The 2013 Italian Open has taken a pleasing turn for the home gallery through 36 holes, as native player Francesco Molinari put together a solid round of 66 to get to nine under par overall.
Molinari shares the lead with Simon Thornton and Felipe Aguilar at Golf Club Torino in Turin, but there are other big stars giving chase heading into Round 3's moving day—not least among them Nicolas Colsaerts and Italian prodigy Matteo Manassero.
Here is a look at the schedule and where to obtain a complete list of tee times, followed by predictions for what the tournament outlook will be for prominent players after three rounds.
Note: Statistics and information are courtesy of EuropeanTour.com, unless otherwise indicated.
When: Saturday, Sept. 21
Where: Golf Club Torino in Turin, Italy
TV: Golf Channel
Tee Times: First group is off at 7:40 a.m. GMT (3:40 a.m. EDT). For a complete list of tee times for the first two rounds, visit EuropeanTour.com.
Manassero Makes a Charge
Who will make the biggest push on Saturday?
The 20-year-old is one of the brightest stars in the game, but unlike other young guns such as Rory McIlroy, what has gotten Manassero there is not power but an emphasis on precision.
Manassero doesn't hit the ball far at all, instead relying on a tidy short game and accuracy off the tee to keep him among the world's elite.
That hasn't really been the case this week, as Manassero has hit just 12 of 28 fairways in regulation. Nevertheless, he's still scoring reasonably well with matching rounds of 70, putting him just five strokes back.
It's a margin that isn't insurmountable by any stretch. Although he entered this tournament in relatively poor form, it looks as though Manassero has been revitalized in his home country in grinding out difficult rounds where his game from tee to green hasn't been spot-on.
Look for Manassero to sharpen up in the third round and continue putting it well in moving at least three shots closer to the lead.
Final Group Fades
Thornton is a relatively unproven commodity, and this is a golden opportunity for him to vault up the Race to Dubai standings, where he's currently No. 135.
Other than this June's win at the Najeti Hotels et Golfs Open, which is the smallest purse on the European Tour, he hasn't demonstrated a consistent ability to be in the hunt. The pressure is thus more likely to get to him.
It's been a respectable 2013 season for Aguilar, who fired a bogey-free 66 in Round 2, but an injury that forced him out of British Open qualifying has set him back:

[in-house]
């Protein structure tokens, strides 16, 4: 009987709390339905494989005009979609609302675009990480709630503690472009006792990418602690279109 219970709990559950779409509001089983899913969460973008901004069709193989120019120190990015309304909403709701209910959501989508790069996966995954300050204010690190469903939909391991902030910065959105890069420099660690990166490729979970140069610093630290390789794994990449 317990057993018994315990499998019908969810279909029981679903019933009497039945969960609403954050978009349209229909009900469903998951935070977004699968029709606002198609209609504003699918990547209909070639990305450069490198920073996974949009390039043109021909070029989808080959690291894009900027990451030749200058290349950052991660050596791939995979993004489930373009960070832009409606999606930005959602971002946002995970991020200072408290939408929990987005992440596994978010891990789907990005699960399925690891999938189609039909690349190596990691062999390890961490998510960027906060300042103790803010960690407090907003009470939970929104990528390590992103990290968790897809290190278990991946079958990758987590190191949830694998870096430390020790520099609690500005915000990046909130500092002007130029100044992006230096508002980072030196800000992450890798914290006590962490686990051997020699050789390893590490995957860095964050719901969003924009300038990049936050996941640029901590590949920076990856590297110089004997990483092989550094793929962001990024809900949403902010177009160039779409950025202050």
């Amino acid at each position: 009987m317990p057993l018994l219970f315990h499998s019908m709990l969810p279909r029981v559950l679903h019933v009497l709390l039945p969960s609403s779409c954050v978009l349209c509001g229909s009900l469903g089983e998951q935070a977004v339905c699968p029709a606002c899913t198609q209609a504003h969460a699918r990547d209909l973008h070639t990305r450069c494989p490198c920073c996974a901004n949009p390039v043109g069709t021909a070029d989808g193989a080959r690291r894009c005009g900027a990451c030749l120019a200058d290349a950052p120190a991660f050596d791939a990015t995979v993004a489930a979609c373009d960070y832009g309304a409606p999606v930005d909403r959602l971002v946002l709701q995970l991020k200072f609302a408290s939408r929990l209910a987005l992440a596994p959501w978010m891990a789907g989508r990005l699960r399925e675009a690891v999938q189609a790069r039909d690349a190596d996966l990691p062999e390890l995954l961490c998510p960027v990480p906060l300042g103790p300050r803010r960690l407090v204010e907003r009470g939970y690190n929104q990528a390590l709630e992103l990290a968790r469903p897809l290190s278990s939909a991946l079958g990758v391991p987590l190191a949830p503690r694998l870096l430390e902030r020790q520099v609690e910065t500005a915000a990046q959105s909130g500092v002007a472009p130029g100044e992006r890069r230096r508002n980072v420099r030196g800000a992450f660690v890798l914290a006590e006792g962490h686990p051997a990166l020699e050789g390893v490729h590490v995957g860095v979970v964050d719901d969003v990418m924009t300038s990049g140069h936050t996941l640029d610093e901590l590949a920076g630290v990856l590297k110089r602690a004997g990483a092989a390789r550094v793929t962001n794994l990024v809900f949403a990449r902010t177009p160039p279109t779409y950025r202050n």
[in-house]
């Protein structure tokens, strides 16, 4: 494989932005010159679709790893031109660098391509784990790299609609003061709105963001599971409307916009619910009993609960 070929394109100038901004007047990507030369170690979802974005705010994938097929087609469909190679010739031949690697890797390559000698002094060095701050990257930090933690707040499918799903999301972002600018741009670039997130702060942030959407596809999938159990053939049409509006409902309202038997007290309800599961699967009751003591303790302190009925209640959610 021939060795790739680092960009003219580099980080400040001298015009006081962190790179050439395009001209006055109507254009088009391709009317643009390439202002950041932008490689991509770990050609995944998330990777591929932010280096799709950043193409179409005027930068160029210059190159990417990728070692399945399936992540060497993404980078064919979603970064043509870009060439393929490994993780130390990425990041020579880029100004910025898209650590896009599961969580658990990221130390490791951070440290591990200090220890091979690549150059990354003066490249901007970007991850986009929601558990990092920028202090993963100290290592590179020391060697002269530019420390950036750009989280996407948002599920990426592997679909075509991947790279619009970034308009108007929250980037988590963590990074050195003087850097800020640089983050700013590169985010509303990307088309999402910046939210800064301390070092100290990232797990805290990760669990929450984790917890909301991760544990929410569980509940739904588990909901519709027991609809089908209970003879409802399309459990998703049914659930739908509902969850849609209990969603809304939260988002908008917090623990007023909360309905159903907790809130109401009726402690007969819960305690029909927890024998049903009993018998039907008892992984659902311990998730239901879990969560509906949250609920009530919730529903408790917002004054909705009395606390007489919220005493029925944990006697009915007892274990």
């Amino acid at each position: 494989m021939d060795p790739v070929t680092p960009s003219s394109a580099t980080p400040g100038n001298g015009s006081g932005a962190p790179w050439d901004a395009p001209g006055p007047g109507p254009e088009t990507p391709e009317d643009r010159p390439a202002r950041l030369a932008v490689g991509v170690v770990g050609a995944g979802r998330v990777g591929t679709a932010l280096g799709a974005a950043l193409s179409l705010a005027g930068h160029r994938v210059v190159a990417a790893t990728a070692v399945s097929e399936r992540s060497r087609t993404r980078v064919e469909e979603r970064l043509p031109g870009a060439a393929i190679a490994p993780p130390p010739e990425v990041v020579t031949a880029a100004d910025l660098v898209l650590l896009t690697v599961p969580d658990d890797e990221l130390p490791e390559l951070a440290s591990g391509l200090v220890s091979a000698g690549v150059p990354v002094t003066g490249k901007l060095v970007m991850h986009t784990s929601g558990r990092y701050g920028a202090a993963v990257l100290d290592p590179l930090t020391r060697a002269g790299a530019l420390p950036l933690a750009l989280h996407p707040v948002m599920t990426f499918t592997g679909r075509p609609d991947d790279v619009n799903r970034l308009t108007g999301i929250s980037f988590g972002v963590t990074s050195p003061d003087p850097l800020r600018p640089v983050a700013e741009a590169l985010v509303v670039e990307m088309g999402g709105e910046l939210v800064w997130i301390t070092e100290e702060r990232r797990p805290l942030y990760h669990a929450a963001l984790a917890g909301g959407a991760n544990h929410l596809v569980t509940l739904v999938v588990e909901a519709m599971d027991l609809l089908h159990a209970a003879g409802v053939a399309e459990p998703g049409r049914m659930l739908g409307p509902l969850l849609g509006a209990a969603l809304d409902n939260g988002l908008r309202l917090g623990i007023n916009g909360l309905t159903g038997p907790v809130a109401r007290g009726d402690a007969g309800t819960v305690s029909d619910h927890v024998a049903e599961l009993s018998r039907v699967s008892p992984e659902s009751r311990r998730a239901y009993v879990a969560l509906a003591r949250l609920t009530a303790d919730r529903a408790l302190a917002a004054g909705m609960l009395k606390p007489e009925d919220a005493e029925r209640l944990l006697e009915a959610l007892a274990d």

For those who were following Felipe Aguilar at IFQ, he retired on the 9th due to injury.— The Open (@The_Open) June 24, 2013
This is the first time Aguilar has been in the hunt early July at the Alstom de France Open, so there's no guarantee he will physically hold up.
The best for last is of course Molinari, who is clearly the best candidate to hold strong since he's a multiple winner on this tour. Putting has been Molinari's longtime shortcoming, though, and he doesn't have the power or other parts of his game to consistently compensate for that.
Molinari will still be a factor, but he will likely start off the final round a shot or two off the pace.
Colsaerts Seizes 54-Hole Lead
The Belgian Bomber is a prime candidate to take control of the tournament, with Molinari as his only seemingly formidable challenger.
Unlike his recent Ryder Cup teammate, Colsaerts hits the ball a mile and can routinely fire at flags with shorter clubs in his hands. That is an innate advantage so critical in avoiding having to get up and down from off the green so frequently.
Colsaerts has gotten out of a recent slump despite a one-under 71 on Friday, where he hit just 13 of 18 greens in regulation after missing just one in the opening round.
A closing stretch of two bogeys in three holes dropped Colsaerts out of the lead he held on his own at minus-10 at one time:
Frustrating finish for Nicolas Colsaerts in Italy. Two bogeys in his final three holes takes him out of the lead. #EuropeanTour— Kieran Clark (@OnParWithGolf) September 20, 2013
This is definitely not the birdie-fest the Italian Open has been in the past, but Colsaerts has all the tools to thrive as long as he can sink a few putts. It should be enough to boost Colsaerts to the top of the leaderboard to stay after 54 holes.